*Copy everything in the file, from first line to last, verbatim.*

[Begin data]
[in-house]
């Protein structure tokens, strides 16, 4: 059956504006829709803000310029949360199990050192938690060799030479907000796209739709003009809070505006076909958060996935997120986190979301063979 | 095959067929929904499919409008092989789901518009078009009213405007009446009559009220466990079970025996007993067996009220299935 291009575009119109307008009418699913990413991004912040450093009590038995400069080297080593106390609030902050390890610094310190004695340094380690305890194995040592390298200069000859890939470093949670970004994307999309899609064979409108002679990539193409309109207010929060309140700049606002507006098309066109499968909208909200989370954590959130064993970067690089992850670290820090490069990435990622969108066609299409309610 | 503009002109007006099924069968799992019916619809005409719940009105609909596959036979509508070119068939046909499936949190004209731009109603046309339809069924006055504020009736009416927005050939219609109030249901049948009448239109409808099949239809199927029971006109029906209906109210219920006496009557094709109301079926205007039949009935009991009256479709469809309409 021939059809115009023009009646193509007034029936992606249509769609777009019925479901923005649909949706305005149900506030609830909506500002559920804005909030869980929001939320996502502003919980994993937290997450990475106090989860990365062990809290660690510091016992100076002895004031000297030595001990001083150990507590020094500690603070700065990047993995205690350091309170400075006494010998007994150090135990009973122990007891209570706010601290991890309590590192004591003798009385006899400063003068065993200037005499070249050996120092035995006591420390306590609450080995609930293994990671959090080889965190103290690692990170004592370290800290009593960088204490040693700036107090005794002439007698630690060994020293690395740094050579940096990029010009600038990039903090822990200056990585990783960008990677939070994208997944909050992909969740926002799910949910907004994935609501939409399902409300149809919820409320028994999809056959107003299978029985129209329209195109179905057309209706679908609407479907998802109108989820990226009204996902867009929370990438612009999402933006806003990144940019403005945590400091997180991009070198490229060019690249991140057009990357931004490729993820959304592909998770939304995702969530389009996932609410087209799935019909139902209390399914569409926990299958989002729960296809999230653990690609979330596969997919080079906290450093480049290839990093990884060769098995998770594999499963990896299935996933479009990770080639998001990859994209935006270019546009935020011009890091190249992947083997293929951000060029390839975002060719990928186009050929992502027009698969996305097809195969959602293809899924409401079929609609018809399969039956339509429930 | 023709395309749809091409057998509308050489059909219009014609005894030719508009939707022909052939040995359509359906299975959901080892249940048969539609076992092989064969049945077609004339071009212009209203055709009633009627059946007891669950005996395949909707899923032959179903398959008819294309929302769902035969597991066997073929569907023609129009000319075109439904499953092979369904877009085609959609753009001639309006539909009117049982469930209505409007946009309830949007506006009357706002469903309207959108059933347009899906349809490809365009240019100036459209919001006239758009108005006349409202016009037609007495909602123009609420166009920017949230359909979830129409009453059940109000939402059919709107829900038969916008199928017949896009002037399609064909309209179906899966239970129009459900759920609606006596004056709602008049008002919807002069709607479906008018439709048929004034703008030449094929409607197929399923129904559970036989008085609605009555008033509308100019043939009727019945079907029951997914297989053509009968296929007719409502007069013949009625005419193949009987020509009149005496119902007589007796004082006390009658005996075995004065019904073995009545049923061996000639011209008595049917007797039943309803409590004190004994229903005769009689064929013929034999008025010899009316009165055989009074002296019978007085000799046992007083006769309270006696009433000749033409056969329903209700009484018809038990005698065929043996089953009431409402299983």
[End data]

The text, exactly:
[in-house]
């Protein structure tokens, strides 16, 4: 059956504006829709803000310029949360199990050192938690060799030479907000796209739709003009809070505006076909958060996935997120986190979301063979 | 095959067929929904499919409008092989789901518009078009009213405007009446009559009220466990079970025996007993067996009220299935 291009575009119109307008009418699913990413991004912040450093009590038995400069080297080593106390609030902050390890610094310190004695340094380690305890194995040592390298200069000859890939470093949670970004994307999309899609064979409108002679990539193409309109207010929060309140700049606002507006098309066109499968909208909200989370954590959130064993970067690089992850670290820090490069990435990622969108066609299409309610 | 503009002109007006099924069968799992019916619809005409719940009105609909596959036979509508070119068939046909499936949190004209731009109603046309339809069924006055504020009736009416927005050939219609109030249901049948009448239109409808099949239809199927029971006109029906209906109210219920006496009557094709109301079926205007039949009935009991009256479709469809309409 021939059809115009023009009646193509007034029936992606249509769609777009019925479901923005649909949706305005149900506030609830909506500002559920804005909030869980929001939320996502502003919980994993937290997450990475106090989860990365062990809290660690510091016992100076002895004031000297030595001990001083150990507590020094500690603070700065990047993995205690350091309170400075006494010998007994150090135990009973122990007891209570706010601290991890309590590192004591003798009385006899400063003068065993200037005499070249050996120092035995006591420390306590609450080995609930293994990671959090080889965190103290690692990170004592370290800290009593960088204490040693700036107090005794002439007698630690060994020293690395740094050579940096990029010009600038990039903090822990200056990585990783960008990677939070994208997944909050992909969740926002799910949910907004994935609501939409399902409300149809919820409320028994999809056959107003299978029985129209329209195109179905057309209706679908609407479907998802109108989820990226009204996902867009929370990438612009999402933006806003990144940019403005945590400091997180991009070198490229060019690249991140057009990357931004490729993820959304592909998770939304995702969530389009996932609410087209799935019909139902209390399914569409926990299958989002729960296809999230653990690609979330596969997919080079906290450093480049290839990093990884060769098995998770594999499963990896299935996933479009990770080639998001990859994209935006270019546009935020011009890091190249992947083997293929951000060029390839975002060719990928186009050929992502027009698969996305097809195969959602293809899924409401079929609609018809399969039956339509429930 | 023709395309749809091409057998509308050489059909219009014609005894030719508009939707022909052939040995359509359906299975959901080892249940048969539609076992092989064969049945077609004339071009212009209203055709009633009627059946007891669950005996395949909707899923032959179903398959008819294309929302769902035969597991066997073929569907023609129009000319075109439904499953092979369904877009085609959609753009001639309006539909009117049982469930209505409007946009309830949007506006009357706002469903309207959108059933347009899906349809490809365009240019100036459209919001006239758009108005006349409202016009037609007495909602123009609420166009920017949230359909979830129409009453059940109000939402059919709107829900038969916008199928017949896009002037399609064909309209179906899966239970129009459900759920609606006596004056709602008049008002919807002069709607479906008018439709048929004034703008030449094929409607197929399923129904559970036989008085609605009555008033509308100019043939009727019945079907029951997914297989053509009968296929007719409502007069013949009625005419193949009987020509009149005496119902007589007796004082006390009658005996075995004065019904073995009545049923061996000639011209008595049917007797039943309803409590004190004994229903005769009689064929013929034999008025010899009316009165055989009074002296019978007085000799046992007083006769309270006696009433000749033409056969329903209700009484018809038990005698065929043996089953009431409402299983």